It’s important that you learn how to develop a RAW file, especially in terms of contrast. The most valuable secret for developing any image is to understand how colors interact with each other when converting them into a monochrome version. By contrasting the color channels – by keeping in mind the mechanics of complementary colors for example – you can achieve outstanding results. After that, local adjustments with graduated filters and the key brush (I'm talking Lightroomian here, sorry) will give your images the nudge they deserve.
This is a simple-to-define task, but it requires patience and passion to get the best results. I strongly disagree with photographers who find this part of the photographic workflow tedious. It’s just as important as the shot itself. In the days of film, this was done at both the film development and printing stage, because both required chemicals and care. Ansel Adams was known for being extremely careful with his prints, and that is why his photographs are so desired and famous. It is valuable to learn about his passion in order to understand the importance of the work to be done after pressing the shutter button. Read and study Adams because of his consummate skill, his view of what looked good and the fact that he wrote a lot about these things.
HDR or Tonal Range
More Ansel Adams here. Unfortunately, HDR is presented to us in a democratized form that leads to irresponsible and unaesthetic results. Some say the effects of HDR are "surreal" – but no, when done improperly, they are just ugly pictures. HDR stands for High Dynamic Range, and the principle is to give a proper exposure to each tonal range of the image. So images with blown-out lights will be correctly exposed, as well as those that are much underexposed.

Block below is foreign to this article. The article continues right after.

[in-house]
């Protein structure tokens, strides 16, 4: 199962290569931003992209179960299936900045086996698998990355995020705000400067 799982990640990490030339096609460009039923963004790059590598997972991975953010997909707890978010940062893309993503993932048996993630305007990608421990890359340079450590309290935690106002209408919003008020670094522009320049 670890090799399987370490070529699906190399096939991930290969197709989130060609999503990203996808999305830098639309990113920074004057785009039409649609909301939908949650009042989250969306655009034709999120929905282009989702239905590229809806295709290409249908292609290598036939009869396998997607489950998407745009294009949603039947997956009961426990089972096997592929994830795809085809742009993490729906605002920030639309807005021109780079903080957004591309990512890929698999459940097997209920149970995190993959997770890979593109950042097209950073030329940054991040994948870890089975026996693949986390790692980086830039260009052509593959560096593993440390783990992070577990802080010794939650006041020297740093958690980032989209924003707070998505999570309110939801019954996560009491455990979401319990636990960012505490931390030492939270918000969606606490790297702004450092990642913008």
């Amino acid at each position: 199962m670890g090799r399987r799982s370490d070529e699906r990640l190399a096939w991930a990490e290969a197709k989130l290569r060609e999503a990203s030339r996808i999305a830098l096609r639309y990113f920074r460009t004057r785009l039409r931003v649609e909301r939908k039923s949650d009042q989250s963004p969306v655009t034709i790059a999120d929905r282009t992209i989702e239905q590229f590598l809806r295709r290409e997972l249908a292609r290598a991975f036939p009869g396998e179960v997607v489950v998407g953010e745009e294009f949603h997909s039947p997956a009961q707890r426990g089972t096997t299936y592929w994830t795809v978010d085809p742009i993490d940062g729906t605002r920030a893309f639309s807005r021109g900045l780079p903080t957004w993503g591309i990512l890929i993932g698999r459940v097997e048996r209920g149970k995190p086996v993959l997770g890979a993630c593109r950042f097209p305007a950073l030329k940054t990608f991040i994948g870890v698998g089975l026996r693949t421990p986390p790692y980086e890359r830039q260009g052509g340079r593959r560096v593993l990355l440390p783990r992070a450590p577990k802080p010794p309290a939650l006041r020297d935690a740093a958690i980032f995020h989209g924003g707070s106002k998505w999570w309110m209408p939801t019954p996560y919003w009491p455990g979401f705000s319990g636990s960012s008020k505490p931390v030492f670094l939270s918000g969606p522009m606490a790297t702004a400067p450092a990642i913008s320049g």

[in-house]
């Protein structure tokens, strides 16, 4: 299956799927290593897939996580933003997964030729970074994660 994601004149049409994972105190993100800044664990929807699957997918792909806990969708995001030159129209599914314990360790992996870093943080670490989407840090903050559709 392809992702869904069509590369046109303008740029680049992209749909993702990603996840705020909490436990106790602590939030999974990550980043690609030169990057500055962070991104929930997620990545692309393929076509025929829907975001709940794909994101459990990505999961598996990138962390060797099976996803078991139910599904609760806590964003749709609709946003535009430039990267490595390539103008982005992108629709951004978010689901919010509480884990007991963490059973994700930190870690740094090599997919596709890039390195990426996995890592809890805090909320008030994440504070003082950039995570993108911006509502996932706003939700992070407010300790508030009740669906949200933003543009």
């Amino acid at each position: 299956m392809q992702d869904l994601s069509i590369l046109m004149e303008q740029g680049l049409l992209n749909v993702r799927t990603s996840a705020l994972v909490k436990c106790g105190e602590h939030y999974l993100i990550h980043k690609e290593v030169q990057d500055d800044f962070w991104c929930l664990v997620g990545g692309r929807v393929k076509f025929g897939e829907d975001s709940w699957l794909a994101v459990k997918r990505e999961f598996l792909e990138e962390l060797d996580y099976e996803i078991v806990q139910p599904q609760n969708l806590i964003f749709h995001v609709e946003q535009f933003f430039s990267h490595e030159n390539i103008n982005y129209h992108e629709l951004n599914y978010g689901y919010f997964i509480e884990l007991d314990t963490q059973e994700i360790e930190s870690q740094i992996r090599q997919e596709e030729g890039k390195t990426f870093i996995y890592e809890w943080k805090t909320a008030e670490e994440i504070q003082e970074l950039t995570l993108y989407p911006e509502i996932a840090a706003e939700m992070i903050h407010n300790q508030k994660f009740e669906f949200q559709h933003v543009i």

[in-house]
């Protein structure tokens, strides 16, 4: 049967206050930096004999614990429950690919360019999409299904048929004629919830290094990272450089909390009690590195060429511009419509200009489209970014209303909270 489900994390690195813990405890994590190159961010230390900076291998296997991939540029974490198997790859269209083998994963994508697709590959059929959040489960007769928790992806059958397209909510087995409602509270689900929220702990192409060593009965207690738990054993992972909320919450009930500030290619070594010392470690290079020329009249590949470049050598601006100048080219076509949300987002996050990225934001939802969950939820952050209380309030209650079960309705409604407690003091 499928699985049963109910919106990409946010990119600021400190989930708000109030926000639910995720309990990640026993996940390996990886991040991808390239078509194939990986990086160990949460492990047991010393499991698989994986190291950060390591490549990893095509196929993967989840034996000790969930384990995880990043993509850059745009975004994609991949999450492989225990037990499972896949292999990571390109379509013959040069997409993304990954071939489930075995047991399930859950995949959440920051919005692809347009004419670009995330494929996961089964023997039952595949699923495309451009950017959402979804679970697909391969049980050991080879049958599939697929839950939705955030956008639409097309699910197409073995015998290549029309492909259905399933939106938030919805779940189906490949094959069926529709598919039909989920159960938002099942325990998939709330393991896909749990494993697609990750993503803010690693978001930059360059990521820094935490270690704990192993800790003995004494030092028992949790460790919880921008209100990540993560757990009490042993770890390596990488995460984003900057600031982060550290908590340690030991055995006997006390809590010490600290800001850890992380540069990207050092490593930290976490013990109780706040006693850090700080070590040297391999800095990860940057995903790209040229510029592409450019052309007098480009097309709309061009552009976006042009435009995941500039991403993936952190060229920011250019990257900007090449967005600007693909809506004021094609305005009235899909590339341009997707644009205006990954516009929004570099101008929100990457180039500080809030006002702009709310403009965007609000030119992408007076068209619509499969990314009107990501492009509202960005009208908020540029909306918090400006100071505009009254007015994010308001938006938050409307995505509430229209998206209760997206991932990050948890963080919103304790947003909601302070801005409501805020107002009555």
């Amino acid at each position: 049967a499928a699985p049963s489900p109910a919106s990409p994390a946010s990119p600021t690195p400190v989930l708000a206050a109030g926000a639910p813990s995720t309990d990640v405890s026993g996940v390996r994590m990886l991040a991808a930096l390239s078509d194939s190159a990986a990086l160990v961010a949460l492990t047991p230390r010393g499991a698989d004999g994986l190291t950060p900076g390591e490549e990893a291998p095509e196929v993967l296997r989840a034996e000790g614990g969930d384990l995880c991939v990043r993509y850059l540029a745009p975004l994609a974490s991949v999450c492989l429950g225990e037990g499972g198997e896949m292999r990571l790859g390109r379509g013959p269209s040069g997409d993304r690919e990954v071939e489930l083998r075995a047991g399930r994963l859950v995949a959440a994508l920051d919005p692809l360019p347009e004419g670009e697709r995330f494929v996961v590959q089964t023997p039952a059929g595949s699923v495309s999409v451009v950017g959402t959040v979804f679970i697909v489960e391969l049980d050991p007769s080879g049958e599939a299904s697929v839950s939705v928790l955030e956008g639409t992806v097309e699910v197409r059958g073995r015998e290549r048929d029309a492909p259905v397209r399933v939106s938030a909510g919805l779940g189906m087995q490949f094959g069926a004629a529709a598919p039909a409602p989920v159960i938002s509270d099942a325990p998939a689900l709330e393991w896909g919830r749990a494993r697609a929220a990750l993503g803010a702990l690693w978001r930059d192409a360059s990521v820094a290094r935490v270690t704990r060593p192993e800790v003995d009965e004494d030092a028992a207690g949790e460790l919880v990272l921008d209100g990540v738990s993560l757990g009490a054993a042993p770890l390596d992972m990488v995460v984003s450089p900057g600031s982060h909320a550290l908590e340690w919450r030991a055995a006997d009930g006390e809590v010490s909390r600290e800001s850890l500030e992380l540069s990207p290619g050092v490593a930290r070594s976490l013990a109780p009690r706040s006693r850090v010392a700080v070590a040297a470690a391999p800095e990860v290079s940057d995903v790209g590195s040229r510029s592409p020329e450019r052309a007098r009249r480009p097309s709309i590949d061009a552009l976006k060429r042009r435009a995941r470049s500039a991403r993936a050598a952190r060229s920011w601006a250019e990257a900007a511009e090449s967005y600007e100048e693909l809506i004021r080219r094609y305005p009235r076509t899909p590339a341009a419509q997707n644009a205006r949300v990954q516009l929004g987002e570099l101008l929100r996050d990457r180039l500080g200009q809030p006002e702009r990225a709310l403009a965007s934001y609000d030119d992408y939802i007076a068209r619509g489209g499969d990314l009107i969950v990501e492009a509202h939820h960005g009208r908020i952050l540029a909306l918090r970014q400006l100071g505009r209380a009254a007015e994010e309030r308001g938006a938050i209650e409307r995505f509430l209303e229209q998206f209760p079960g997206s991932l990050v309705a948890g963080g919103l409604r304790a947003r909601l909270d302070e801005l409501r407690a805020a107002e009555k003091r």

The thing is, HDR technique can result in images with a high tonal range without either solid whites or solid blacks. Pretty much like the Zone System Ansel Adams created.
When doing HDR, please be careful so you will stay inside the good-looking scope of post-processing.
I never get tired of saying this: please shoot in RAW. This magnificent file format is the exact equivalent of film negatives. Don't restrain your camera's potential just because the files are a little extra-large. This allows you to shoot less, and will impact the quality of your images. Seek quality, not quantity.
Composition is the foundation and the blueprint of a great photograph. The image could be technically perfect in terms of exposure and focus, but if the composition is not interesting, the image itself will crumble in the ephemeral air of social media and the web.
The most important elements to consider when composing landscapes are lines and shapes. Lines can be horizontal, vertical, diagonal, organic and implied. And shapes are enhanced by slow apertures that capture the sharp beauty of their silhouettes (trees, boulders and mountains).
When importing images into RAW development software, you'll encounter a poorly understood tool called clarity. Many photographers have the wrong idea that clarity improves focus. No: it just gives a sharper feeling. Improving focus in post-production is impossible (nowadays, of course).
Clarity allows you to control the contrast of all the elements of a picture, especially when they are adjacent to differently lit objects (such as the sky, for example). This is fantastic for creating separation of elements, which is really important to maintain texture and tones in a scene that are often the complete opposite of minimalism. Give all the elements the proper space and role in the scene by separating them from their neighboring tones using clarity – just don't overuse it.
An Extra Tip
Improve your black and white landscapes by adding more interest to the image with foreground objects. This will give a richer feeling of depth and even tridimensionality when done right.